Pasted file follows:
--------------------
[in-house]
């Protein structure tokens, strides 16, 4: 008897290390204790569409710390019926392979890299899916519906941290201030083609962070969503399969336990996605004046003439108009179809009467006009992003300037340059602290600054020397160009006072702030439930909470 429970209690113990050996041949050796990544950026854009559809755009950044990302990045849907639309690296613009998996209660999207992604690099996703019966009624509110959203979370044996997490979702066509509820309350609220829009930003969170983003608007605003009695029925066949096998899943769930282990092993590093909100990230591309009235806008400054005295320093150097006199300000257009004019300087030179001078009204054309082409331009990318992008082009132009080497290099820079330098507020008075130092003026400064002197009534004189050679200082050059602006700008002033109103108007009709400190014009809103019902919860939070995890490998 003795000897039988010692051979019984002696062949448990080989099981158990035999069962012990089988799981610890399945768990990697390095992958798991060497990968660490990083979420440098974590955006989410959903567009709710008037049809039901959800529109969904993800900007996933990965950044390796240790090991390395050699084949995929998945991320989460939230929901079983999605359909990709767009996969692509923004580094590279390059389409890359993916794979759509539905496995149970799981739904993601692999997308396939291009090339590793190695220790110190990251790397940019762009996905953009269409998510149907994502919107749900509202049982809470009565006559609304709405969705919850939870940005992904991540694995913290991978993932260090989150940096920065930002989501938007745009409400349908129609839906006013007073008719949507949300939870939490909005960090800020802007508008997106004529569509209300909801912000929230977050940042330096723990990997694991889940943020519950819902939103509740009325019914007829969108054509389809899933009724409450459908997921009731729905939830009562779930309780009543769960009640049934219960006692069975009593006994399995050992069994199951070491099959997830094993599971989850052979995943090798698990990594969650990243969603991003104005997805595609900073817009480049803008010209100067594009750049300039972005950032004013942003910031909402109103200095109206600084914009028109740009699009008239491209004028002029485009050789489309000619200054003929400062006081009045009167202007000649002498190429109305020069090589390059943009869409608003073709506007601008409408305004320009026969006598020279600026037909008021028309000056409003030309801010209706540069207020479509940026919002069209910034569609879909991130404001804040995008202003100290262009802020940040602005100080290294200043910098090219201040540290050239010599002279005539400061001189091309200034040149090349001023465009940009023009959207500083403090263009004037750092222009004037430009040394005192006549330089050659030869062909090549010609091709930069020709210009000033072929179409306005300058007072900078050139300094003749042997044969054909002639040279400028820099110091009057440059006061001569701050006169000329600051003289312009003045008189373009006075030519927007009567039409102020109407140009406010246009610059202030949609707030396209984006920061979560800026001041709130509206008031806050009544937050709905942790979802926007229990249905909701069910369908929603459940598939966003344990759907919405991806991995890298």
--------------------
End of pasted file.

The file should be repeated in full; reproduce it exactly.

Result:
[in-house]
């Protein structure tokens, strides 16, 4: 008897290390204790569409710390019926392979890299899916519906941290201030083609962070969503399969336990996605004046003439108009179809009467006009992003300037340059602290600054020397160009006072702030439930909470 429970209690113990050996041949050796990544950026854009559809755009950044990302990045849907639309690296613009998996209660999207992604690099996703019966009624509110959203979370044996997490979702066509509820309350609220829009930003969170983003608007605003009695029925066949096998899943769930282990092993590093909100990230591309009235806008400054005295320093150097006199300000257009004019300087030179001078009204054309082409331009990318992008082009132009080497290099820079330098507020008075130092003026400064002197009534004189050679200082050059602006700008002033109103108007009709400190014009809103019902919860939070995890490998 003795000897039988010692051979019984002696062949448990080989099981158990035999069962012990089988799981610890399945768990990697390095992958798991060497990968660490990083979420440098974590955006989410959903567009709710008037049809039901959800529109969904993800900007996933990965950044390796240790090991390395050699084949995929998945991320989460939230929901079983999605359909990709767009996969692509923004580094590279390059389409890359993916794979759509539905496995149970799981739904993601692999997308396939291009090339590793190695220790110190990251790397940019762009996905953009269409998510149907994502919107749900509202049982809470009565006559609304709405969705919850939870940005992904991540694995913290991978993932260090989150940096920065930002989501938007745009409400349908129609839906006013007073008719949507949300939870939490909005960090800020802007508008997106004529569509209300909801912000929230977050940042330096723990990997694991889940943020519950819902939103509740009325019914007829969108054509389809899933009724409450459908997921009731729905939830009562779930309780009543769960009640049934219960006692069975009593006994399995050992069994199951070491099959997830094993599971989850052979995943090798698990990594969650990243969603991003104005997805595609900073817009480049803008010209100067594009750049300039972005950032004013942003910031909402109103200095109206600084914009028109740009699009008239491209004028002029485009050789489309000619200054003929400062006081009045009167202007000649002498190429109305020069090589390059943009869409608003073709506007601008409408305004320009026969006598020279600026037909008021028309000056409003030309801010209706540069207020479509940026919002069209910034569609879909991130404001804040995008202003100290262009802020940040602005100080290294200043910098090219201040540290050239010599002279005539400061001189091309200034040149090349001023465009940009023009959207500083403090263009004037750092222009004037430009040394005192006549330089050659030869062909090549010609091709930069020709210009000033072929179409306005300058007072900078050139300094003749042997044969054909002639040279400028820099110091009057440059006061001569701050006169000329600051003289312009003045008189373009006075030519927007009567039409102020109407140009406010246009610059202030949609707030396209984006920061979560800026001041709130509206008031806050009544937050709905942790979802926007229990249905909701069910369908929603459940598939966003344990759907919405991806991995890298």